HQ ANSWERER - THE TRIVIA HACK
What it does
My HQ answerer is a PHP script triggered by a screenshot upload. You take a picture of a multiple choice trivia question (in this case three answer choices), and my answerer uses Optical Character Recognition (OCR) to decipher the text and then figures out the most relevant answer.
How I built it
The front-end is a basic Automator script, but could be anything that sends a trivia question to my server. The back-end is written in PHP. I did this to allow it to be stored on the server. I used Google's Vision API to decipher the text and Google's Custom Search API to Google the answer.
I run three techniques in parallel to quickly figure out the correct answer:
- Simply google the question and search for all the answers. This trick works roughly 50% of the time, but can be thrown off by simple "Which of these..." questions.
- Count the overall search results. Every time you search something on google you see something like: About 1,330,000,000 results (0.65 seconds). I google the question with all three answer choices appended to find the most popular answer.
- Finally, I backtrace by googling each question with one answer choice and check how many times it appears in the first four non-Wikipedia results (Wikipedia screws up results kids!)
I then take all of the calculations and add up the total counts and percentages to conclude my final answer.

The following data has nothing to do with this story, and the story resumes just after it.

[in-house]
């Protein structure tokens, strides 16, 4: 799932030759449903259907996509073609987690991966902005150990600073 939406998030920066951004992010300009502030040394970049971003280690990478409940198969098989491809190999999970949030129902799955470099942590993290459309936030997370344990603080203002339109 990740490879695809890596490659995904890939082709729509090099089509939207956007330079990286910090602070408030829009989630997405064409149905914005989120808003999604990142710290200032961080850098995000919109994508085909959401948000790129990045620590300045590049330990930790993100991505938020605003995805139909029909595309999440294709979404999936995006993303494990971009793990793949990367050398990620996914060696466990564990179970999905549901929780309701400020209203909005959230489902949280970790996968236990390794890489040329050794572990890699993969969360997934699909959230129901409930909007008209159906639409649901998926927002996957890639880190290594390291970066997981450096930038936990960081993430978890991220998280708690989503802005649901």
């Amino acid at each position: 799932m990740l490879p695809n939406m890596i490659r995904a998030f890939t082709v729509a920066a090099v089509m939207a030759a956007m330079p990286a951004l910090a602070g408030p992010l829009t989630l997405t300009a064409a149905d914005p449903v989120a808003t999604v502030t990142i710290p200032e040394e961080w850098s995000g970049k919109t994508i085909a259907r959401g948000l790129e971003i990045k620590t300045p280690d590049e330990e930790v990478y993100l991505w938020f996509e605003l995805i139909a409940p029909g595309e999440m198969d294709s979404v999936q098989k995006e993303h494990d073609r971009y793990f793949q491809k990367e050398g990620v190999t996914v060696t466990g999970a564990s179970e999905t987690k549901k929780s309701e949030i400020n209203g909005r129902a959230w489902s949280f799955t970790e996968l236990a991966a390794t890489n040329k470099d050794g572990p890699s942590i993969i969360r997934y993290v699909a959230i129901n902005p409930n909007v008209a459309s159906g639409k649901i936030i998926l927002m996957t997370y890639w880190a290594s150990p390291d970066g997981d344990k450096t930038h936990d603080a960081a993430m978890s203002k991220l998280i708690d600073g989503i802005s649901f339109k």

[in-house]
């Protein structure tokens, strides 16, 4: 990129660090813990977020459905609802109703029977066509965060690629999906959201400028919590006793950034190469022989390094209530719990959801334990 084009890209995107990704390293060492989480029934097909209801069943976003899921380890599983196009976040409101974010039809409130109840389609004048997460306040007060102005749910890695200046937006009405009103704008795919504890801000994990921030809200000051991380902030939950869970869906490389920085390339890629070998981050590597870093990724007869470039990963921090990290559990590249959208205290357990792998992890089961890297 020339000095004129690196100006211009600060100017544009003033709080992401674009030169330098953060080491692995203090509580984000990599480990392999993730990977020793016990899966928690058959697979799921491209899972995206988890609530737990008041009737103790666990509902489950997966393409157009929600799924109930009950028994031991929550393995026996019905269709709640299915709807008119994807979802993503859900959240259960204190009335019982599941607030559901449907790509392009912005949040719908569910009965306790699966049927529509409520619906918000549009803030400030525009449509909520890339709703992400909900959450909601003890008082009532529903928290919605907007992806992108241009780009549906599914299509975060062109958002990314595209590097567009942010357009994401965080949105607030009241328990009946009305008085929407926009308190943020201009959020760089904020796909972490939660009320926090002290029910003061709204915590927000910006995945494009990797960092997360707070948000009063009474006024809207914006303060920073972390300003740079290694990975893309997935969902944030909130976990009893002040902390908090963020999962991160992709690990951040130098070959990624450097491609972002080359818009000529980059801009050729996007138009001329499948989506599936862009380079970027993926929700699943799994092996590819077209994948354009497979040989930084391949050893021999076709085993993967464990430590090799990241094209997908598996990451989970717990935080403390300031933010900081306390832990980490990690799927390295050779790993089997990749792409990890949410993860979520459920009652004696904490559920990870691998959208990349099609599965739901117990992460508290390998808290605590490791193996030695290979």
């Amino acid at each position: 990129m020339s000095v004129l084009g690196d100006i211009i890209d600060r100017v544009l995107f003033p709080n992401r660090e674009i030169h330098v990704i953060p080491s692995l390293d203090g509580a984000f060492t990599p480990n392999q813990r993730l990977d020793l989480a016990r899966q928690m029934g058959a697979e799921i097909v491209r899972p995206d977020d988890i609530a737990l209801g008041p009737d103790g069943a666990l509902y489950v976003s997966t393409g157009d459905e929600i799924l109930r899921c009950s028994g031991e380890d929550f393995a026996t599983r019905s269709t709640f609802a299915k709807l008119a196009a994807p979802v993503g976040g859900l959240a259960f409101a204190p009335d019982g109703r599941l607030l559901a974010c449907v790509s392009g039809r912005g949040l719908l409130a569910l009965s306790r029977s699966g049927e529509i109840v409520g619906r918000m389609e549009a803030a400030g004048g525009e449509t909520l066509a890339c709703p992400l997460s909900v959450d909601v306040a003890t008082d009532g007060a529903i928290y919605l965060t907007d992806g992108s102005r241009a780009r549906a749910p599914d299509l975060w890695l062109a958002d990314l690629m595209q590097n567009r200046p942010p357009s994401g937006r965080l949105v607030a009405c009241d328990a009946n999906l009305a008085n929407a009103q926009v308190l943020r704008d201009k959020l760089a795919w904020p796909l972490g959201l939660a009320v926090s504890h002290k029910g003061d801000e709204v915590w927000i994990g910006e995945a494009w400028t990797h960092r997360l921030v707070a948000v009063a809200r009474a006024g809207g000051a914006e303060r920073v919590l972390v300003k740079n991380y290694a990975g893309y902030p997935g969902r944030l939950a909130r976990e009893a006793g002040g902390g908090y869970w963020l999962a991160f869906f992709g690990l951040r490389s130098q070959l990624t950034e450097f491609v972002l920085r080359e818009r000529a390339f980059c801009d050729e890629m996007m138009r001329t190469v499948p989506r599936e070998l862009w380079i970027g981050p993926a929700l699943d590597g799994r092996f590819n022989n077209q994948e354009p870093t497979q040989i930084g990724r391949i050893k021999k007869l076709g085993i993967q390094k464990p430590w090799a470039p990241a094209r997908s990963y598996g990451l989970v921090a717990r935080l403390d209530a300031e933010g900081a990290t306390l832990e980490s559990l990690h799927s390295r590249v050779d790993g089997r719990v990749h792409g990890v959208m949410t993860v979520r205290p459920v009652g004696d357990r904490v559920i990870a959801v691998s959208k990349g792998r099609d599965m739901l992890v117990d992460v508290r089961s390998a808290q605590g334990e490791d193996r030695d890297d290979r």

As many of you know HQ is the new big hit trivia game that gives you less than ten seconds to answer a multiple choice question. Answer 12/12 questions you win money. Sounds easy right? Well, I thought so too until I lost consistently for over a month. That is when I decided to create my HQ answerer. Now just note, it is obviously against the HQ terms to use something like this during a live game. But it is a lot of fun to use afterward.
Challenges I ran into
There were a plethora of challenges I experienced over the course of this project.
Most importantly, accuracy. It took forever to find the right way to scrape Google to accurately calculate the correct answer.
Also, speed. I had to run each query in parallel, to get the answer in under 7 seconds.
Finally, adjusting to different types of questions. Questions like "Which of these..." or "Who has NOT..." were tough questions to solve. I had to adjust to the question. "Which of these" questions were more easily solved through my third technique of back-solving (explained above). I found it easiest to solve, "NOT" questions, by actually removing the word "NOT" from the query and then picking the "worst" answer choice. It worked!
Accomplishments I am proud of
I learned a lot during this project, including parallelizing queries, working with Google APIs, and finding clever solutions for problems that were intended to be deceitful!